King of Cosmic Southern Soul
An artist as unique as his music, King Corduroy embodies the best of the South, melding together east, west, and everything in between.
Kurt McMahan, aka King Coruroy, wears every place he’s ever lived on his sleeve like a map, and his musical sound evokes the combined melodies of the cities where he grew and learned musicianship.
The three main areas that contribute to King Corduroy’s artistry are in Alabama, Texas, and Southern California.
Montgomery and Tuscaloosa, Alabama (where he spent his childhood) stick out as cities that emphasize the importance of family, community, and accountability. However, those cities were not 100% conducive for his creativity, due to common close-mindedness attempting to put people in boxes.
Austin, Texas (where he lived for 6 years) acted as a music college for King Corduroy. As soon as King Corduroy moved there, he realized there was a vast world of knowledge in writing and performing music.
In California (where he stayed for 4 years), King Corduroy lived in the beautiful and scenic Topanga Canyon, right outside of Los Angeles. The region is a true melting pot; walking into a room, automatically several varying languages fill the atmosphere. Hosting so many colorful cultures, LA and the surrounding regions offer a smorgasbord of food to experience, as well as authentic art and music. Plus, in LA King Corduroy stood out more from the crowd than he did in Texas, since his look radiates classic Southern Rock.
King Corduroy also lived in Baja, Mexico for 4 months. Several of the sites he’s lived, including Baja, he refers to as vortex towns, which are particular towns where like-minded people are drawn to each other like spiritual magnets. These cosmically connected cities pushed King Corduroy’s musical expressiveness to where he is today, Nashville.
As for King Corduroy’s music influences, he literally wears them on his arm. His ink-laden skin exhibits images that indicate the likes of Levon Helm, Townes Van Zandt, Stax Records, Gran Parson, Leon Russell, and The Rolling Stones’s Exile on Main Street.
Equally as important as an artist’s influences is an artist’s name, and the origins of King Corduroy’s name are surprisingly humble.
While on the hunt for a perfect moniker, he fiddled with the name King Biscuit, evoking the King Biscuit Flower Hour, until his eye landed on a (metaphorically) glimmering corduroy jacket in the room. His roommate’s enthusiastic approval officially legitimized the new pseudonym.
King Corduroy’s bio on HOME’s directory and ReverbNation describes his sound as “Cosmic Southern Soul” using such phrases as “the swamp sound of muscle shoals,” “the soul of Stax in Memphis,” “the funk of The Crescent City,” and “Country twang with a Cosmic message.”
As these are not typical, everyday phrases, the following terms have been defined to provide more insight.
Muscle Shoals: Jerry Wexler, a partner of Atlantic Records, had recently signed Aretha Franklin when he took her to Muscle Shoals, a swampy city in northern Alabama right along the Tennessee River. The swampy sound of the region seeped right into her song, “Chain of Fools.”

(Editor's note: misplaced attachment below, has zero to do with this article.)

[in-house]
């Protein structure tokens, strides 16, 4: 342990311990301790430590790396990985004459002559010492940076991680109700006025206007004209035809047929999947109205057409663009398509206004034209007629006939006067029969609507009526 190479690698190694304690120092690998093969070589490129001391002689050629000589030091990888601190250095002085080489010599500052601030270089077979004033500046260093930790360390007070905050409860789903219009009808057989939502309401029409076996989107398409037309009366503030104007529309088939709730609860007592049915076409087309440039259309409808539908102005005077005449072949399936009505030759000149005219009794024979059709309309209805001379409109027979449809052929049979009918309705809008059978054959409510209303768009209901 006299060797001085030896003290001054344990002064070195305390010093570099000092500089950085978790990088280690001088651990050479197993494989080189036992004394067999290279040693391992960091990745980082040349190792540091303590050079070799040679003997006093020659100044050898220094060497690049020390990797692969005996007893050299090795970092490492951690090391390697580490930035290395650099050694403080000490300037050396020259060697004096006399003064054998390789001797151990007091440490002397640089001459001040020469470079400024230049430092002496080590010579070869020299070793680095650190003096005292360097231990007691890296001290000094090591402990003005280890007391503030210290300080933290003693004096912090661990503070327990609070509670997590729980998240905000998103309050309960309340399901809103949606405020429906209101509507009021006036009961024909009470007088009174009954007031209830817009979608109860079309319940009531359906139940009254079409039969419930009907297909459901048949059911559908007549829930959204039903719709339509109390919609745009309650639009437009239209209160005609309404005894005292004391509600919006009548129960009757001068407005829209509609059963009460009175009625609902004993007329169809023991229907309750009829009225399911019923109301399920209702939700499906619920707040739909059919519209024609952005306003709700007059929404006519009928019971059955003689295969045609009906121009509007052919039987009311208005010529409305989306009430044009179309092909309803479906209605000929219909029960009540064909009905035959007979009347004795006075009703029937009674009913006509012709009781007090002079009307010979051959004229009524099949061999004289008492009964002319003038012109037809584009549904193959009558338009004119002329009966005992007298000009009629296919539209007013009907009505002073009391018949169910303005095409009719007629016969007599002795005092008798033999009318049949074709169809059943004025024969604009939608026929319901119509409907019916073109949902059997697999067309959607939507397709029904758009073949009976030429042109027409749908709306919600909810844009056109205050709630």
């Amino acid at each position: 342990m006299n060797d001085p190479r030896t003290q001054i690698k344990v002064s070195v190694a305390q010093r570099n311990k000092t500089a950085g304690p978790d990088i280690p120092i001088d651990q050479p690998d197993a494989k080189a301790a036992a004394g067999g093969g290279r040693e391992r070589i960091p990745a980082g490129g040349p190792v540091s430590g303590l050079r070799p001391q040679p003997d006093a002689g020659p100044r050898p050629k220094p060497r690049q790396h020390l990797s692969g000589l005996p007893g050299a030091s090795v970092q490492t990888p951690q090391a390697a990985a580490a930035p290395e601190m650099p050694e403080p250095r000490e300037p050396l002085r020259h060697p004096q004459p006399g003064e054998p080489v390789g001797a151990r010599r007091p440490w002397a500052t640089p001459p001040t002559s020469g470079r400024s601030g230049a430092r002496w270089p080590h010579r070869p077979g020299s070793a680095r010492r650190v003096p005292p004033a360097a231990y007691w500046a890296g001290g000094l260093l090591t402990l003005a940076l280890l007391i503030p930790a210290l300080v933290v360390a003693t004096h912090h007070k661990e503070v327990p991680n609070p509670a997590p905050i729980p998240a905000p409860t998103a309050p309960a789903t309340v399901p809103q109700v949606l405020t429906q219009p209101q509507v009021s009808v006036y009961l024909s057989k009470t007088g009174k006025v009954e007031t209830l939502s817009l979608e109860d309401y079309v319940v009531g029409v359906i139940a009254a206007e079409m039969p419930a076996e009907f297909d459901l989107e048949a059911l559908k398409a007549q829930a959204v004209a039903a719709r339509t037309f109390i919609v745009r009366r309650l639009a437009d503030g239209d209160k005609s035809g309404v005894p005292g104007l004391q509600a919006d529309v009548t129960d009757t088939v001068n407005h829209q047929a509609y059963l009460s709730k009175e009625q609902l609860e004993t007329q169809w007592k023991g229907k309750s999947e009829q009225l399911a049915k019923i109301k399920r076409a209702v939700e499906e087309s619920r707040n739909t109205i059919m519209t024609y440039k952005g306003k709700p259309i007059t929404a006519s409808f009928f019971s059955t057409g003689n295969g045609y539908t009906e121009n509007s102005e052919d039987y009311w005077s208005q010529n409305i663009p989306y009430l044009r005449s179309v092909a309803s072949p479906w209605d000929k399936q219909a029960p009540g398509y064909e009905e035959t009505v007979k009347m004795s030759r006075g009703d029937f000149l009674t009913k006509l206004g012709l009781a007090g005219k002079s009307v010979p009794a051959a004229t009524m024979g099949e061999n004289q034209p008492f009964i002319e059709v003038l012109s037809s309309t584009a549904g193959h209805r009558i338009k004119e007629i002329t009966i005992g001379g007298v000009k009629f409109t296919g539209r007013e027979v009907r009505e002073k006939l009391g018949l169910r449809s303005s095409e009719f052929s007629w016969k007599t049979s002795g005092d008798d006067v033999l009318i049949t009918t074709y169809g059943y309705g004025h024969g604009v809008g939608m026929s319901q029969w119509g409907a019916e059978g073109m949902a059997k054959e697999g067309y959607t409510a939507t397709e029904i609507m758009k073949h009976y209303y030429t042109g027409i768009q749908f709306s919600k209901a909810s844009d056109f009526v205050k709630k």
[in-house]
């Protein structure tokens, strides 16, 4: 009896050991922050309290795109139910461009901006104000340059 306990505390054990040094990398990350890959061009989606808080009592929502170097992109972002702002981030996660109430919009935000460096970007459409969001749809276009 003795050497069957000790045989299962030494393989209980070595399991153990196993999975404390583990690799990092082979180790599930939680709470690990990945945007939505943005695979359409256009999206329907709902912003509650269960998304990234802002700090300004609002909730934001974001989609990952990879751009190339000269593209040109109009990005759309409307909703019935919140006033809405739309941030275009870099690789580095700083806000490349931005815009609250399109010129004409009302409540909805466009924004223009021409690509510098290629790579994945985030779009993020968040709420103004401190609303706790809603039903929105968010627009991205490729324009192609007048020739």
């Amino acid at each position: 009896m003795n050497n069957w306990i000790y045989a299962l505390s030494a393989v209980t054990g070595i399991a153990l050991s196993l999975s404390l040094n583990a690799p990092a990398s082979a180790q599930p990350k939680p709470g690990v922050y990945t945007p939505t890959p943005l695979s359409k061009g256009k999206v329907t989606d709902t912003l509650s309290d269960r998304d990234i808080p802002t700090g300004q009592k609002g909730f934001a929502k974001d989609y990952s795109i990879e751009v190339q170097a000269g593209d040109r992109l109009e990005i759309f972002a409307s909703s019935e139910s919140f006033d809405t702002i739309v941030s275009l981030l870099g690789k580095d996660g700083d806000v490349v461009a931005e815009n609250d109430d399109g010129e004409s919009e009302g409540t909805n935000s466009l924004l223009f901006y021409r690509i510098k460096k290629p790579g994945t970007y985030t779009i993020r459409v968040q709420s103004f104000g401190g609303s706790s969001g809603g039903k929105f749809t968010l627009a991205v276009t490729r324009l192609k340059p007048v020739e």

Swampy Sound: A style of music that is syncopated, or kind of behind the beat, while incorporating blues with a bit of twang.
Stax: Referring to the typical sound of a record store in Memphis called Stax Records. Their music sounded similar to Detroit Motown, except stripped down with fewer instruments while having more funk and groove. It includes certain sounds such as Otis Redding’s horn sounds.
Crescent City: Another name for New Orleans, Louisiana.
Country Twang: I assume we all know what this is.
Cosmic Message: Derived from the storytelling tradition of Country, it is a message delivered lyrically that tunes into the cosmos, acknowledges that we’re all connected to everyone else in this universe, and that we should look to everybody else with love.
One of King Corduroy’s songs featured on his album Austin Soul Stew is called “The Ballad of Douglas McAdams.” I asked King Corduroy if Douglas McAdams is a real or fictional character.
“The person is real. I had a friend doing a songwriting thing at a random spot in Austin, so I brought my first ever guitar with me, which was an old guitar from my Grandfather in Alabama. It was a 1935 Kalamazoo, which is a model that used to be made by Gibson.
So there was a cat that listened to me play and afterwards was itching to tell me about his guitar from his dad. Basically, everything in the song’s story is true, though the first line of the song is janky because of the way the guy told me the story.
But the thing he was telling me was that his father had a pre-fire Gibson, that the guitar was made in the original factory before it burned down. The truth is that Martin is the factory that burned down.
Anyway, this guy wanted to talk about the guitar, but he started talking about his dad instead. That’s when I started taking notes on my phone and asked the guy if I could use his story for a song. He said I could, so later I wrote the song.
Darry is the guy, his dad is Douglas McAdams, and everything in the song is everything he said.
Later on, I made a record with the song on it and went back to the same bar in Austin so that I could describe the guy to the people there in order to find him. Unfortunately, people at the bar didn’t know who he was.”
In any case, Darry and King Corduroy have blessed the listening world with an impressive ballad.
Like the inspiring old guitars and their colorful stories, King Corduroy seems like he could be from another decade. Although, he postulates that he is meant to be in the present, in order to keep the sounds of that day alive. Everything is cyclical, even in music.
Interviewed and written by Andra Ingram